The man behind many of the city’s top restaurants is turning out a food hall. On the vacant Locust Street site, that once housed the Veteran’s Hall, developer Brian Hirahara has ambitious plans. Best known for Va de Vi, Sasa, Slice House, and Rooftop, Hirahara’s latest project, The Foundry, turns the 18,368-square-foot parcel — across the street from Century 14 movie theaters — into a community gathering area with dining patio, beer garden, children’s play zone, and turf lawn game area.

Cashing in on Cannabis Consumers are paying as much as 45 percent in taxes for recreational weed. Tax revenue from cannabis sales amounted to $34 million in the first quarter of 2018, the first results since California legalized recreational marijuana. Governor Brown had predicted $175 million in the first half of the year, according to the state’s Legislative Analyst’s Office. What went wrong? Taxes. Buyers would rather hit up the black market. What’s Up with Weed in Walnut Creek? Sources tell us members of the WC City Council recently went a “field trip” to a marijuana dispensary in Oakland. After significant community pressure, particularly from Rossmoor residents, the council is expected to approve two delivery-only medical marijuana facilities in Walnut Creek.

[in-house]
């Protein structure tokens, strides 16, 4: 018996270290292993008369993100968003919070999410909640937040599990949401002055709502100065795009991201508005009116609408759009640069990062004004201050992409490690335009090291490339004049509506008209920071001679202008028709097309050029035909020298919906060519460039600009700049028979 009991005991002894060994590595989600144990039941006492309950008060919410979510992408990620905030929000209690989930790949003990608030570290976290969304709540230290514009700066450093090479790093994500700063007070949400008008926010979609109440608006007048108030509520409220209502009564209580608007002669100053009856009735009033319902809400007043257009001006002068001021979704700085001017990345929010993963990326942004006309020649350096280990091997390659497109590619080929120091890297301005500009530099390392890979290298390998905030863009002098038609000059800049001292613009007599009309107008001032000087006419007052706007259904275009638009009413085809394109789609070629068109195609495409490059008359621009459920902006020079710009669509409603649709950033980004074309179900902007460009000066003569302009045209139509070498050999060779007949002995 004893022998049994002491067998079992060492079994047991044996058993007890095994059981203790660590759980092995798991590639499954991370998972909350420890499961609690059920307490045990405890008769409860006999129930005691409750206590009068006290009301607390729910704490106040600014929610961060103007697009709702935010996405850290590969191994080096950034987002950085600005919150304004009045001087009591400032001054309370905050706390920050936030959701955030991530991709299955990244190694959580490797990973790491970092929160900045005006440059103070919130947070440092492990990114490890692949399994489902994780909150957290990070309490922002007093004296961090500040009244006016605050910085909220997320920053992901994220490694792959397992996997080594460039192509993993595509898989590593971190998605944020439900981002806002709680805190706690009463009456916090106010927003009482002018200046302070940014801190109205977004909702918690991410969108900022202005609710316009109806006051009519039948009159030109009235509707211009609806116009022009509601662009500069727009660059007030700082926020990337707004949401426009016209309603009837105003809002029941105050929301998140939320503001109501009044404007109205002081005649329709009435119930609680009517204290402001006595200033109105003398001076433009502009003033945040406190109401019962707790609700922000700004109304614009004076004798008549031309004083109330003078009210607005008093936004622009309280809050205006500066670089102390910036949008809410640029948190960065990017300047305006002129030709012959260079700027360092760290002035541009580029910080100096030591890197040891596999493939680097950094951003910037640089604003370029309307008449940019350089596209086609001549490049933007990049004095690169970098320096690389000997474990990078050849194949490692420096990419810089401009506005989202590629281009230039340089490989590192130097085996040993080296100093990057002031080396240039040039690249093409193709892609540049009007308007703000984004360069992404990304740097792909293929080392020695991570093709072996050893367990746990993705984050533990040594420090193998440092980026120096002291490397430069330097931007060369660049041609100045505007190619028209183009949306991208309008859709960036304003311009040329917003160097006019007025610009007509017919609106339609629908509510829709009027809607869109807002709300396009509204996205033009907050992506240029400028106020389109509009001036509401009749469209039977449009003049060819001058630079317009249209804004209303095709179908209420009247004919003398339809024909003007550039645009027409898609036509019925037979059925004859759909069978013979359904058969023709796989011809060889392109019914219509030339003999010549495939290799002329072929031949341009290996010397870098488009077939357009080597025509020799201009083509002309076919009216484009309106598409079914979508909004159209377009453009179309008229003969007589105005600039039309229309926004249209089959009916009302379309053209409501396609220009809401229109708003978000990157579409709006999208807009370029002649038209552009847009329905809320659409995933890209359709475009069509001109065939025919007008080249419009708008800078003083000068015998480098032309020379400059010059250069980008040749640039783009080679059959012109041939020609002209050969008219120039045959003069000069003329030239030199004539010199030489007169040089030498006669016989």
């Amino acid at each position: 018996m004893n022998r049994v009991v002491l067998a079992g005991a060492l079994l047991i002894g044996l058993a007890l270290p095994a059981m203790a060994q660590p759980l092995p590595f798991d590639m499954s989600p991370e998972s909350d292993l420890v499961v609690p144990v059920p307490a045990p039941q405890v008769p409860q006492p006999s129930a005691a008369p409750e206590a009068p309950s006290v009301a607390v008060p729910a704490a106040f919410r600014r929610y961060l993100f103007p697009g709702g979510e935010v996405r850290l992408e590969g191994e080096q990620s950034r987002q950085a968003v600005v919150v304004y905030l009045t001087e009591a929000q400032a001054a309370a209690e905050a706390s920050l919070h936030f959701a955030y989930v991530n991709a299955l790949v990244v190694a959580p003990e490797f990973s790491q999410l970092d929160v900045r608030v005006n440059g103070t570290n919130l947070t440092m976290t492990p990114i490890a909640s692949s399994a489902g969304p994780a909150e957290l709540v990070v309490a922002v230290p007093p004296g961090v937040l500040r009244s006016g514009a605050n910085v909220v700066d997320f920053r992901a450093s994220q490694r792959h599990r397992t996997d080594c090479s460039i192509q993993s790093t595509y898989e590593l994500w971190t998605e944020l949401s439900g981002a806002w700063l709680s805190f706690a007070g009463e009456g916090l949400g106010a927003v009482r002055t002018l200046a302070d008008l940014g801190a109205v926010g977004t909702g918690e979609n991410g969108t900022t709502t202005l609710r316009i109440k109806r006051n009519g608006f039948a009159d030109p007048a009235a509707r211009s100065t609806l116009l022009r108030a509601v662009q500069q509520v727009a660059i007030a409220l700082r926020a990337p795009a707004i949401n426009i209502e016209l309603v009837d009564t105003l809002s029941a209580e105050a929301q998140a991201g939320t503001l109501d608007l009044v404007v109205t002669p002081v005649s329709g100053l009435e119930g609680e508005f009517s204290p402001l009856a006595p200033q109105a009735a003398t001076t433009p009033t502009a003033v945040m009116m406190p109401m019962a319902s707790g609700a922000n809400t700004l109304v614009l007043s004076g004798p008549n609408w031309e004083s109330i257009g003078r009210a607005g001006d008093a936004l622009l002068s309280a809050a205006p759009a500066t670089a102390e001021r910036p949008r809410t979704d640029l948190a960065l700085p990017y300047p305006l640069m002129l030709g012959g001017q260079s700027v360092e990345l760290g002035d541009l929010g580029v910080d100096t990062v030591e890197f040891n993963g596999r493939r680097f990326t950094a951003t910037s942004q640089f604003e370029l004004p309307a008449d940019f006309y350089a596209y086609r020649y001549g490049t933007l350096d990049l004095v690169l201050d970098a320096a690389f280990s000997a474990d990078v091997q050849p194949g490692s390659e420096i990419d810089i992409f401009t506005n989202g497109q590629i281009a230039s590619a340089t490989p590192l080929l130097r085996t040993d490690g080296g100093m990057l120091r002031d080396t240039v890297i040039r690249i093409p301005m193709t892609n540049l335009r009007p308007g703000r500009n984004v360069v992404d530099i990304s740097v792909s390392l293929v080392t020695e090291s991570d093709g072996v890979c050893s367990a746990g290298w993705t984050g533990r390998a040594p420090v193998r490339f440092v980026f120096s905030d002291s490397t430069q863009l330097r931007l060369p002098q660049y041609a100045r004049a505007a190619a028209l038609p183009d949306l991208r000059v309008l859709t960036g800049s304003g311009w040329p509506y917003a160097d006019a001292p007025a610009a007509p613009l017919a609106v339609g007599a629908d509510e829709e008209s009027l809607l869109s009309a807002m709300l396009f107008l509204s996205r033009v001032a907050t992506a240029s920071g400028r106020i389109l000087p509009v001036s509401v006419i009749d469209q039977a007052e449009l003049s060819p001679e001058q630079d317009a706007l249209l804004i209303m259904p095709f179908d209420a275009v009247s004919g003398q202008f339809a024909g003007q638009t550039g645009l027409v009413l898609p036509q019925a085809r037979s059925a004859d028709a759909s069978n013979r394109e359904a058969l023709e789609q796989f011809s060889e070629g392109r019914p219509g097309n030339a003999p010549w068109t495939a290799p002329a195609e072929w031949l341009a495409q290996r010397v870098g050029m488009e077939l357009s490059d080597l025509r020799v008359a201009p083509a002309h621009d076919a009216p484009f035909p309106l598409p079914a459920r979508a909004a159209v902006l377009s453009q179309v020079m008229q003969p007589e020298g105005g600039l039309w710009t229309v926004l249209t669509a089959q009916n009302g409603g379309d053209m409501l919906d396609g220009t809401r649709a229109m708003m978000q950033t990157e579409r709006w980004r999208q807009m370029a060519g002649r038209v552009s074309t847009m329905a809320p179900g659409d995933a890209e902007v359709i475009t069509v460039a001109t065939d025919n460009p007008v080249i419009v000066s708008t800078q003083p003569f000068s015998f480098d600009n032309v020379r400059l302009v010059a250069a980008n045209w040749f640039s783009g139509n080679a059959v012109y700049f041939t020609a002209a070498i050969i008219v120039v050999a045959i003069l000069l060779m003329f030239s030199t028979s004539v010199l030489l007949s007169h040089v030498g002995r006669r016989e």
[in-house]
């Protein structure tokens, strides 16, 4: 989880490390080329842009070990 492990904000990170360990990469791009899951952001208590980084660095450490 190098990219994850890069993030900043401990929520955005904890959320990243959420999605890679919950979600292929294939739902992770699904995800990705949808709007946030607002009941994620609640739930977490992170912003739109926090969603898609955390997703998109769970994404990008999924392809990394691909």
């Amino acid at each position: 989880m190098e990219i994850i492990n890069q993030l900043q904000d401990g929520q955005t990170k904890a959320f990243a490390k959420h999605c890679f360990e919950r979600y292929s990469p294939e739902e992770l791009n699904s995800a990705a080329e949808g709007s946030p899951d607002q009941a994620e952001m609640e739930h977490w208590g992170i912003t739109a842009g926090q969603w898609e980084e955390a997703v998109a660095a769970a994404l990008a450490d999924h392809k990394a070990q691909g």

COUNCIL RACE

F our H opefuls for T wo Seats As of June 1, 2018, three candidates will challenge incumbent Cindy Silva in the fall for two open seats on the Walnut Creek City Council.

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CINDY SILVA

IMAN NOVIN

SPENCER DRESS

MATT FRANCOIS

Councilmember Cindy Silva, and mayor pro tem, is running for her fourth fouryear term on the council. Silva was first elected in 2006, served as mayor in 2010-11, and again in 2012-13. Prior to her election to the city council, Silva served on several commissions and tasks forces, both in governmental and non-profit sectors. One of her greatest accomplishments is the founding of Walnut Creek’s Community Service Day.

Currently serving his second term on the city’s planning commission, Iman Novin is a principal at the Walnut Creek branch of Novin Development, a real estate development firm. A resident at The Lyric downtown, Novin is on the board of the Walnut Creek Chamber of Commerce and Trinity Center.

A Northern California native, Spencer Dress moved to Walnut Creek in 2012. He recently graduated from St. Mary’s College with a Bachelor of Arts in Politics and hopes to bring a new, young voice to city government.